1) In 1976 Iran became a terrorist state. They raided the US embassy and held a bunch of folks hostage for a long time. Since that time Iran has been a repressive, idealistic and aggressive state, funding terror activities world-wide. Now the US and “allies” are giving the Iranians political and global legitimacy. And a green light to go for the bomb. All I can say is – did I miss something here? And as this happens the Israeli State is getting abandoned. WTF????

2) One State in the Union passes laws which give businesses the freedom of choice in who they serve. I know, controversial since my youth when “no shirt no shoes no service” signs were everywhere. Not cool then but there is a discussion worth having as per who and what, I as a business/ service provider, can and cannot choose to do. But the idea of freedom of choice rubs some folks wrong. So much so many major corporations now choose to not do business with said state because of their choices… hmmm, I agree with W.E. here in that I fail to not see a double standard (EVEN HYPOCRISY) herein.

3) Mrs Clinton is in the newz a lot. First as a very viable (if not the only) Democrat candidate for 2016, and second for a number of rather questionable if not nefarious activities while in high public office. And she is still a viable candidate. Golly, again I go back in time for this but… what the fuck happened to the standards held when Gary Hart was blasted off the campaign trail? He got done for “womanizing”. Not lying or cheating or hiding/ destroying government info// documents…  All I can say here is WTF!

4) A white dude gets beat up by a couple black dudes on a train in St Louie. All on camera. I may be akin to Genghis Khan but it sure as hell would have been differnt if the white dude had a gun and used it. Golly, that would have been controversial newz! The world is sad but when a white cop defends himself he is a racist shit. When a couple young black dudes punch n kick a lone white guy they are “troubled” or “understandably frustrated”. WTF!!!!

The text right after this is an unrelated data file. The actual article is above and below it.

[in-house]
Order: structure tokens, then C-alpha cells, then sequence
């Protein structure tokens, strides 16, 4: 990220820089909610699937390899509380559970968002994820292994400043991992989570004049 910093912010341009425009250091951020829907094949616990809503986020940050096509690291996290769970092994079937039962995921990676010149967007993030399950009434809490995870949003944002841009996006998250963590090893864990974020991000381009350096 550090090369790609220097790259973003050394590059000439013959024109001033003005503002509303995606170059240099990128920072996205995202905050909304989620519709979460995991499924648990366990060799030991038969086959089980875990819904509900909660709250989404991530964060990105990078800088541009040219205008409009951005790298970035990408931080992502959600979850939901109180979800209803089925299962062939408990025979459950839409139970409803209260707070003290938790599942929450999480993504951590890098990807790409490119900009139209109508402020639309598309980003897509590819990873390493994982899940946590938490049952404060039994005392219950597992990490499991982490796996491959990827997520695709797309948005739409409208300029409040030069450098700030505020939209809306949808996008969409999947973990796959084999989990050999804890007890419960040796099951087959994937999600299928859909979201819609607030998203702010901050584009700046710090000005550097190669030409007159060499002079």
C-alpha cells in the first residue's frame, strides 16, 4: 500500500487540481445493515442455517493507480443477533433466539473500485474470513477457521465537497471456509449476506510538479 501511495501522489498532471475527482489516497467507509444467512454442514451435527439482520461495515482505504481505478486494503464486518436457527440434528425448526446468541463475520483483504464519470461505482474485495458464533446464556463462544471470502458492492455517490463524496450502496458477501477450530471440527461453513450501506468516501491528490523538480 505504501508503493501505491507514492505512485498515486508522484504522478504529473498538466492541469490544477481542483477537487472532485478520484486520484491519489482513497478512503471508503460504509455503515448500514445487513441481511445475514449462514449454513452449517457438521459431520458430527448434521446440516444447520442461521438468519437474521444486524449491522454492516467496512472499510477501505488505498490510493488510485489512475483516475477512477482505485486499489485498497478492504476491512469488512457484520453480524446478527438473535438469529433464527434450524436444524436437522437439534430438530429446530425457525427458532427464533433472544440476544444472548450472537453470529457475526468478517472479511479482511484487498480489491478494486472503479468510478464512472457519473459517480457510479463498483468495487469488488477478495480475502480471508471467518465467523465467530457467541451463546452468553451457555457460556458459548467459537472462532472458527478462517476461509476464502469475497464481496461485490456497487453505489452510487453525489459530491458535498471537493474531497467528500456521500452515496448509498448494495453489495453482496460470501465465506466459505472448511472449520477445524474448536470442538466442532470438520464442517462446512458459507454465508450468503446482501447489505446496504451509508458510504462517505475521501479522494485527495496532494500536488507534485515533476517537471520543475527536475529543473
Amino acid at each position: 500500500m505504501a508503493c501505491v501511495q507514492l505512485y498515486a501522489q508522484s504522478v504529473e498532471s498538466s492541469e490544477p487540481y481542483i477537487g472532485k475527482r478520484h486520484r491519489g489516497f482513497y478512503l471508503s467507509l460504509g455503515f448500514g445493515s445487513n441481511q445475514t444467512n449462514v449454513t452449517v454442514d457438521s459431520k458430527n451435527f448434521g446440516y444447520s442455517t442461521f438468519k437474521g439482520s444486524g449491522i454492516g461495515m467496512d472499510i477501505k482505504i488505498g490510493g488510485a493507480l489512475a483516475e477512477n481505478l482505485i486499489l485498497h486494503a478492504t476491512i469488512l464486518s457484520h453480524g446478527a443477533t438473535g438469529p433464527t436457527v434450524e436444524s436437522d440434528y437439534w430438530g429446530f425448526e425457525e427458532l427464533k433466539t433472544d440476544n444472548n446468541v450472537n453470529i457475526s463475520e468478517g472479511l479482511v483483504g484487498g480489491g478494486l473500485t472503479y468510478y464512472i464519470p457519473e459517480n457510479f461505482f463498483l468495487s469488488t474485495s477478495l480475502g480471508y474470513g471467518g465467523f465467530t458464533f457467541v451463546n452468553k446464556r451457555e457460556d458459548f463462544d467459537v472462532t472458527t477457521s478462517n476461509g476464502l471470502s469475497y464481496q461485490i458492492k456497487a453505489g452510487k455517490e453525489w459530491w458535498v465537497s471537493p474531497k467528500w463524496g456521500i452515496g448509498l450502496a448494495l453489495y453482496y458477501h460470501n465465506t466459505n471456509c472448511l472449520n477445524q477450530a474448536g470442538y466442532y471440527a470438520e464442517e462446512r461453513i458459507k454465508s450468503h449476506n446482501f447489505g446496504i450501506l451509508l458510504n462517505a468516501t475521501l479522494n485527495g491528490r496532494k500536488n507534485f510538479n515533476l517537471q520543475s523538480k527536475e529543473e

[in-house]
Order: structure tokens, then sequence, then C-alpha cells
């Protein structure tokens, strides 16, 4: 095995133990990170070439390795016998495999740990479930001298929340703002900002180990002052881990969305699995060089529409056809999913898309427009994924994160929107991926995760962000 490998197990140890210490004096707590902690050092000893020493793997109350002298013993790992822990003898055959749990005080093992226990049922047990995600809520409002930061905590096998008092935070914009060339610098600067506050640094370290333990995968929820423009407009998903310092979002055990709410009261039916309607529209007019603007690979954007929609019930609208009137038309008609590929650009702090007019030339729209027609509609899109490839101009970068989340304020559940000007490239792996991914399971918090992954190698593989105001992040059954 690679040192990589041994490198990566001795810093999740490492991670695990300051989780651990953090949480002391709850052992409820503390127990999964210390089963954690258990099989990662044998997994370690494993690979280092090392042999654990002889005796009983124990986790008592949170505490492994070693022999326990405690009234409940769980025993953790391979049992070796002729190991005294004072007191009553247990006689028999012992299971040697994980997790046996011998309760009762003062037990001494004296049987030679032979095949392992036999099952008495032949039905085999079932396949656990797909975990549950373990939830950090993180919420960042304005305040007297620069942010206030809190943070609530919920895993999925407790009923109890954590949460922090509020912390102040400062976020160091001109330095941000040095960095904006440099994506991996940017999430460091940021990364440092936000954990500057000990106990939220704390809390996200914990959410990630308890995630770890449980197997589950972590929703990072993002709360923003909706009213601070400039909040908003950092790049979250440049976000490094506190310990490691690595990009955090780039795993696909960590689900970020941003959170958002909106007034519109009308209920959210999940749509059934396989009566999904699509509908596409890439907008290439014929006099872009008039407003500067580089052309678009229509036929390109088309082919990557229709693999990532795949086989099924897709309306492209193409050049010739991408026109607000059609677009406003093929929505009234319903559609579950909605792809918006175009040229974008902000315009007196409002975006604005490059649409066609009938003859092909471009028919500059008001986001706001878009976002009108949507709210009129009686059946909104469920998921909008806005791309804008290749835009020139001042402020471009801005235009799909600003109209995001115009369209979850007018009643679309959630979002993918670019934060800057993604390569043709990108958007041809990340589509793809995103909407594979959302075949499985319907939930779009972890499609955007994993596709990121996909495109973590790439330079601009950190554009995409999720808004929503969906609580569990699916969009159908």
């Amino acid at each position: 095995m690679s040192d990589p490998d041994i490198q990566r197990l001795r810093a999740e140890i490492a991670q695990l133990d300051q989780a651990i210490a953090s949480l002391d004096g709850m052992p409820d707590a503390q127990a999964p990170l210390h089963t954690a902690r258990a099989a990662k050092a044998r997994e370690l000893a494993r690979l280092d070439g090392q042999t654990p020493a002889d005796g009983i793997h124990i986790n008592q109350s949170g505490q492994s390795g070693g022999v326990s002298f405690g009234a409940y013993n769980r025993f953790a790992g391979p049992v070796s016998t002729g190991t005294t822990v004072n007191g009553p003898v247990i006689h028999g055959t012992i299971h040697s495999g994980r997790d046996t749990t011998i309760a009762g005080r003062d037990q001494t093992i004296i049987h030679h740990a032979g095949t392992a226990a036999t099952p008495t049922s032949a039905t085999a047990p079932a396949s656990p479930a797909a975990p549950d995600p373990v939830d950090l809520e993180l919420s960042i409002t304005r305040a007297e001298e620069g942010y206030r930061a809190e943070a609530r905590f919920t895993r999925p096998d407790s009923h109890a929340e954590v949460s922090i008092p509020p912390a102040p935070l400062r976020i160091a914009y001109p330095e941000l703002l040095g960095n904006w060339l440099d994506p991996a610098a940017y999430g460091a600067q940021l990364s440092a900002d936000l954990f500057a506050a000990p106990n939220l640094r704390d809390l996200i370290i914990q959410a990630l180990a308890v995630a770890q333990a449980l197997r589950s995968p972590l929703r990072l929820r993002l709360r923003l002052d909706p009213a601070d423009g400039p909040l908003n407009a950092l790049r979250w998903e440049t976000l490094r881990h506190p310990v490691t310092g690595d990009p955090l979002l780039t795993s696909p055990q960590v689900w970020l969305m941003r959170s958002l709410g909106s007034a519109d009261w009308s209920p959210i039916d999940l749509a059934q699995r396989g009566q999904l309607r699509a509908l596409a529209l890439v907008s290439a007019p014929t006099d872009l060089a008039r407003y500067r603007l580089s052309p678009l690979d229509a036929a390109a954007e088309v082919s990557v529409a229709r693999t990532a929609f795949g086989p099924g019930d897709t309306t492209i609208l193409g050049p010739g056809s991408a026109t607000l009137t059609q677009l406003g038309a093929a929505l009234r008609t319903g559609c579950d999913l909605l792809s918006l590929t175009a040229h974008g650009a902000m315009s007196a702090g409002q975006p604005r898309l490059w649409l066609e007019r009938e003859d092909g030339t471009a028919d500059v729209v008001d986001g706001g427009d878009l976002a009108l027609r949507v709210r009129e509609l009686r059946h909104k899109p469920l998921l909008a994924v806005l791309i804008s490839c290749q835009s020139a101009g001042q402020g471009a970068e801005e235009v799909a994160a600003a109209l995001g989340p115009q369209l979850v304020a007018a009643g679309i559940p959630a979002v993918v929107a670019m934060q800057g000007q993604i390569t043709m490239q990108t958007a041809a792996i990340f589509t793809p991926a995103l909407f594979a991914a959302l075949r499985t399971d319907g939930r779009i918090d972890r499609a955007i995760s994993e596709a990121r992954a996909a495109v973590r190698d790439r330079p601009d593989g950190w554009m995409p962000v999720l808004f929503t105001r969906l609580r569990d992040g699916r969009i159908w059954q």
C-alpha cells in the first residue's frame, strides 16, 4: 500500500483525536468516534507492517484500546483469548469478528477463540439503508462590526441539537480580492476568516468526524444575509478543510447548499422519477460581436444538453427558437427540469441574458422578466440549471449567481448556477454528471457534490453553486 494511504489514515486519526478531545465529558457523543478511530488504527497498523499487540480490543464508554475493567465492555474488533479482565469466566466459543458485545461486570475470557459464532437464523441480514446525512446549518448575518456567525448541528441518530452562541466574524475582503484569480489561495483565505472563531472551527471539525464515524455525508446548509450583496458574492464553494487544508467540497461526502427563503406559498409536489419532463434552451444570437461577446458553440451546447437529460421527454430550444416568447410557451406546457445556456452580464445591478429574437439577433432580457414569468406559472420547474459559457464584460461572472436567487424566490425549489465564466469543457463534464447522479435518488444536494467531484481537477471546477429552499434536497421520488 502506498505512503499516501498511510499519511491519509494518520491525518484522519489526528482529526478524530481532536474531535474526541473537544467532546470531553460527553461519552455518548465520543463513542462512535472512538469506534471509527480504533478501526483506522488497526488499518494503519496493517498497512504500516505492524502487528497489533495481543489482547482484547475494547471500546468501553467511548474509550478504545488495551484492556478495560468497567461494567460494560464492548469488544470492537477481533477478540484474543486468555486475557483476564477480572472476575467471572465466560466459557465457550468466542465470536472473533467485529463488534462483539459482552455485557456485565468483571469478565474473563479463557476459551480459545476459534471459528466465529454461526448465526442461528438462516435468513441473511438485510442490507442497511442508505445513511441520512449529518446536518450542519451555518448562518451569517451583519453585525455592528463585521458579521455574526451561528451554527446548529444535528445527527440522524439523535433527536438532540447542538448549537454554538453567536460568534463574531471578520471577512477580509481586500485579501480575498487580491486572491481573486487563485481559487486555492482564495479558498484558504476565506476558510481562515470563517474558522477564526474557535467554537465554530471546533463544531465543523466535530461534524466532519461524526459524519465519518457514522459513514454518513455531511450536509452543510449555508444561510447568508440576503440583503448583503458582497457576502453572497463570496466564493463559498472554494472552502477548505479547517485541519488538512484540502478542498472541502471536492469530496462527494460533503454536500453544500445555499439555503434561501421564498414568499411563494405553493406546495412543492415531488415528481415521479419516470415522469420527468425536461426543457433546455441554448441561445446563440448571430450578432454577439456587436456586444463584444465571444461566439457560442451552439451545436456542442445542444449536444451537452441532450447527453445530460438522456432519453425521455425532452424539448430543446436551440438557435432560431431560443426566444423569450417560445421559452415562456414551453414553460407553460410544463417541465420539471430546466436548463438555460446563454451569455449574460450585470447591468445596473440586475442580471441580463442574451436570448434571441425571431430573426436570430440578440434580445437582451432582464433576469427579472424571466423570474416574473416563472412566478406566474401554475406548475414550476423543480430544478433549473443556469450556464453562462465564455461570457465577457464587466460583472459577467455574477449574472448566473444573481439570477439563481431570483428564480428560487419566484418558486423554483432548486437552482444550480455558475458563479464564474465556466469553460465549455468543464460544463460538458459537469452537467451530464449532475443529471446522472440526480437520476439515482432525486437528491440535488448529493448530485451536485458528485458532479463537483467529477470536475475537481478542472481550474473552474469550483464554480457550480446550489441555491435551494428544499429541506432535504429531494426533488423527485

5) A bus load of “educators” in Georgia got years in jail for fudging test results. All I can say is maybe my Niece, Tracey and her good-man, Joe, need to offer lessons in rasing kids. Grand-nephew, Jake, is graduating from high school, is an Eagle Scout, is a state-level musician, a debate/ speech award winner, an honour roll student, and has secured a scholarship for undergrad school. I know Tracey and Joe work hard for their kids but their success is evident, and I think they should start giving lessons on what hard work can result in. I think the general population may have forgotten what hard work is and what it can do for you.

So call me a grumpy ol fart who vicariously views the void called “our modern world” through a telescope. But, again, all I can say is WTF!

Posted by: nativeiowan | April 2, 2015

Mike’s Bikes… The Esk back way

Met up with one of my favourite fellow riders, Big G, yesterday. We met in a picturesque lil Queensland town, Esk, and rode some sweet roads together back to Palmwoods.

G, is a family member of my buddy, Adrian’s, and we have met rode together more than once. he’s a “stuck in his ways” long-rider, like me. Though we ride differently we both ride long, light n fast.

G and Adrian’s bro-inlaw, GN, are going to spend 3 weeks with me riding the US of A later in the year.

So, G likes his roads a bit twisty. He likes his bikes a bit quick. He likes loads to be nonexistent and he like the weather to be on the fast side.

I live in a bike-heaven land where weather n roads = bike very easily. I am lucky n happy and thank G for the company…

esk + copy

Posted by: nativeiowan | March 27, 2015

Mike’s Bikes… Baxter Motorcycles of Marne, Iowa

Being a Native Iowan I am inordinately pleased that a small time Business like Baxter’s is so darn good.

I found Baxter’s in June/ July 2013. I was flying into Des Moines and wanted to ride a Thruxton back to California. I ride plenty of bikes and have decided my favourite, off-the-shelf ride is a Thruxton. I tout myself as a cafe-racer from the ol sckool… low n lean, light n quick. Pervious to that time, I had picked a new Thruxton up from a local dealer here on the east coast of Australia. I then had 2 BMWS… a F800R and a R1200RT, as my main riders. The 800 is a great bike but the “sport” ride is far from a cafe ride and I never liked the bulk n weight 1200. Nice, great bike, just way too big n heavy.

The Thruxton became my favourrritte ride.

So after looking around I found only 1 dealer in Iowa stocking the Thruxton.

I picked my Thruxton up in Marne and did the Iowa to central Cal ride through, Salt Lake, and Lake Taho.

I was soo, soo impressed. The flat lands, the mountains n long highways, rain,a great ride.

I am not a young-dude but I stay fit and the low, naked ride is what I prefer, and the Thruxton did not miss a beat.

I purchased that bike over the phone and email and the whole scene was a breeze. Baxter’s made the whole long distance gig way too easy.